Tuesday, March 28, 2017

Day 109 FotLC through the 113 lenses from The Art of Game Design

Day 109 - Lens 62: The Lens of Transparency
The ideal interface becomes invisible to the player letting the player's imagination be completely immersed in the game world. To ensure invisibility, ask yourself these questions:

Does the interface let the players do what they want?
Well, within the constraints of the rules the physical interface of the game works well to allow the players to pursue gameplay. I think that it's interesting to consider that in a board game the 'virtual interface is the player's perception and the world is their model of the game in their brain. So in a six player game there are six copies of the game that must be kept in sync by the physical interface of the board sitting between them!

Do new players find the interface intuitive?
The introductory section of the game shows the players all the ways that they can manipulate the game and what all of the abstractions are. While I have had players find some of the subtleties of the game complex, the basic interface that they arise from is usually easily grasped.

Can players learn to use it without thinking?
Yes, by the end of the first game most if not all players are taking all of the possible actions quickly and correctly to further their in game goals.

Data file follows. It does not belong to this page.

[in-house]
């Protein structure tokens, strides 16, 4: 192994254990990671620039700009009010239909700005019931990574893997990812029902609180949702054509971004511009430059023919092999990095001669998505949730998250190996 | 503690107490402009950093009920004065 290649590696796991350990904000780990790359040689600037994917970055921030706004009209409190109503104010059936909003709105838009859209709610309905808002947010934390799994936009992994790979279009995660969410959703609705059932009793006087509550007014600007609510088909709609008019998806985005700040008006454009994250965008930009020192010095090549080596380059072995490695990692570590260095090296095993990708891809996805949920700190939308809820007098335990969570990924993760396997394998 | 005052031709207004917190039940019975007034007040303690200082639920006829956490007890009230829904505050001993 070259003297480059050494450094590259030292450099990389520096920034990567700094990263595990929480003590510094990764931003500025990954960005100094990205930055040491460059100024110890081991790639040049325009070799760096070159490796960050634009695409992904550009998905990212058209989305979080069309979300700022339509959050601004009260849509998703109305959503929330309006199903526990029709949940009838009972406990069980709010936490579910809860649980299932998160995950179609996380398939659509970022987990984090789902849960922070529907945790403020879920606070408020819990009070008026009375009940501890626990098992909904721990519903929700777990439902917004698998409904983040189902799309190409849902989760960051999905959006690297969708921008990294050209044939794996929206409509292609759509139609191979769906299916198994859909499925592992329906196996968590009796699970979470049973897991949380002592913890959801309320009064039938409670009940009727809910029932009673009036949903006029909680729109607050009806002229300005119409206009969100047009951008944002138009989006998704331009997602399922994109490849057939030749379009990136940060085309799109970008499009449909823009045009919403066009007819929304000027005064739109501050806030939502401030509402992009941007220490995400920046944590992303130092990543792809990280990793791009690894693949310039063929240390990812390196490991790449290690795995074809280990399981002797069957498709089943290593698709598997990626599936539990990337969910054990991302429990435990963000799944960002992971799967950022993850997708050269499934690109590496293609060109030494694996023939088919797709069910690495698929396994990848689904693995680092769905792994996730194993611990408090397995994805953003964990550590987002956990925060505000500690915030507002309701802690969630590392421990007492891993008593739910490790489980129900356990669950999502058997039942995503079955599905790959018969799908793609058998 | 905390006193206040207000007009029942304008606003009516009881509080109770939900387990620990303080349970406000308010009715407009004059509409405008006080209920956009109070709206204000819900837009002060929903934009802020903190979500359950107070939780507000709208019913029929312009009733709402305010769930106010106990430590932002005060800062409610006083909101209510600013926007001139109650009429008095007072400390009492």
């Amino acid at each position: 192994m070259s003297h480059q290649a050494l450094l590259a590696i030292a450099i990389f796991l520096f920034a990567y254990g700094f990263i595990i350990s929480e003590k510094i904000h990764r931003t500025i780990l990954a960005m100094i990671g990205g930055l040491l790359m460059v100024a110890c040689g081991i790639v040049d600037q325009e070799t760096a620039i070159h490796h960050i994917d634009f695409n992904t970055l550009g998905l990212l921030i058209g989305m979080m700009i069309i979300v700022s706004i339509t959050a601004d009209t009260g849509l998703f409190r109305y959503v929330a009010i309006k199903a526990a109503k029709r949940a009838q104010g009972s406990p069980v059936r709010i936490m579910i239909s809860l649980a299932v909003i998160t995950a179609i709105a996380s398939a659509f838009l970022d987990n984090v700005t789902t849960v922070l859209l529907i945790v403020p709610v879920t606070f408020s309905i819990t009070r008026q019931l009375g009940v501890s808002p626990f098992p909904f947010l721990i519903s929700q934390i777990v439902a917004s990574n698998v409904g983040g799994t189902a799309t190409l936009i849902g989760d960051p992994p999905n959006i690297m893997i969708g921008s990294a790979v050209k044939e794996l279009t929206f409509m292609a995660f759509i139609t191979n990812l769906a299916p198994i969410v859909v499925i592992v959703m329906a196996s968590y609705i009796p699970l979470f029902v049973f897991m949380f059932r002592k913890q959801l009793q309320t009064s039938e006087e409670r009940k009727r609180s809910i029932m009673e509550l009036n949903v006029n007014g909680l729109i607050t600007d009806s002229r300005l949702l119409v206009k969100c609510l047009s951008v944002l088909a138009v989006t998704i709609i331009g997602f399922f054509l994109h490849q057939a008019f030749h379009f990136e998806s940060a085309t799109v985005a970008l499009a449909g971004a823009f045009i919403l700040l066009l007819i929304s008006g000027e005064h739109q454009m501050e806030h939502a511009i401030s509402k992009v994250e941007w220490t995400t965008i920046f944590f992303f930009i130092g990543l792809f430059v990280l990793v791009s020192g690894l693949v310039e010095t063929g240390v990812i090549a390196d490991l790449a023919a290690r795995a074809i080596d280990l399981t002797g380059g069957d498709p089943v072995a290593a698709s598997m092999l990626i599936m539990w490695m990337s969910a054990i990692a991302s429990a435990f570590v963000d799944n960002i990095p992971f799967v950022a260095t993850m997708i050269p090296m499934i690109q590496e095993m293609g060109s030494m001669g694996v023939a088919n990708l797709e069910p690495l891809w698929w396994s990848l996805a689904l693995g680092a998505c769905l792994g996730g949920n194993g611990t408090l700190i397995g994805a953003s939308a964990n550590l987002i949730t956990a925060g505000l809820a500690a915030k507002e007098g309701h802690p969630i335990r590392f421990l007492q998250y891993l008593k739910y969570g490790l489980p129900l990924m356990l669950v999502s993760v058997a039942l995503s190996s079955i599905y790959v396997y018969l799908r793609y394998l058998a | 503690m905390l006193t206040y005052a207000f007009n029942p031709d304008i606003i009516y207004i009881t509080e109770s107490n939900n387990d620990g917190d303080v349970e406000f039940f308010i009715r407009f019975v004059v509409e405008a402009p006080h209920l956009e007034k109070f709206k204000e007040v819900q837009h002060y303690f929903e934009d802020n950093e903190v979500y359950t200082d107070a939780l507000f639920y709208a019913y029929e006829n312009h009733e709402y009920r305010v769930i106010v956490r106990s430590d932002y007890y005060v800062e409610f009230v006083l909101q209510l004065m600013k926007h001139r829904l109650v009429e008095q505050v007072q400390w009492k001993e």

Can players continue to use the interface during stressful situations?
Yes, and. Yes, players can make all of the required moves under pressure, but the most stressful aspect of the game, the challenges, are broken out into a non-timed format both drawing dramatic tension from them and allowing the player more space to deal with the more complex interactions.

Does something confuse players about the interface? On which of the six interface arrows is it happening?
I think the most confusing aspect of the interface is that it exists for all six players and they must find their own interface among the aggregate interface that is the board. Also they must decode both the state of the overall game and what the state of each player is from the overall interface space. This is complication on the physical output to player arrow.

Do players feel a sense of immersion when using the interface?
I think that the thematic nature of the physical interface draws players into the game compensating for the abstract format. Also the simple interface (rules and pieces) of the game and the real-time play put the players into a state of focus that is different than what they are used to for a game.

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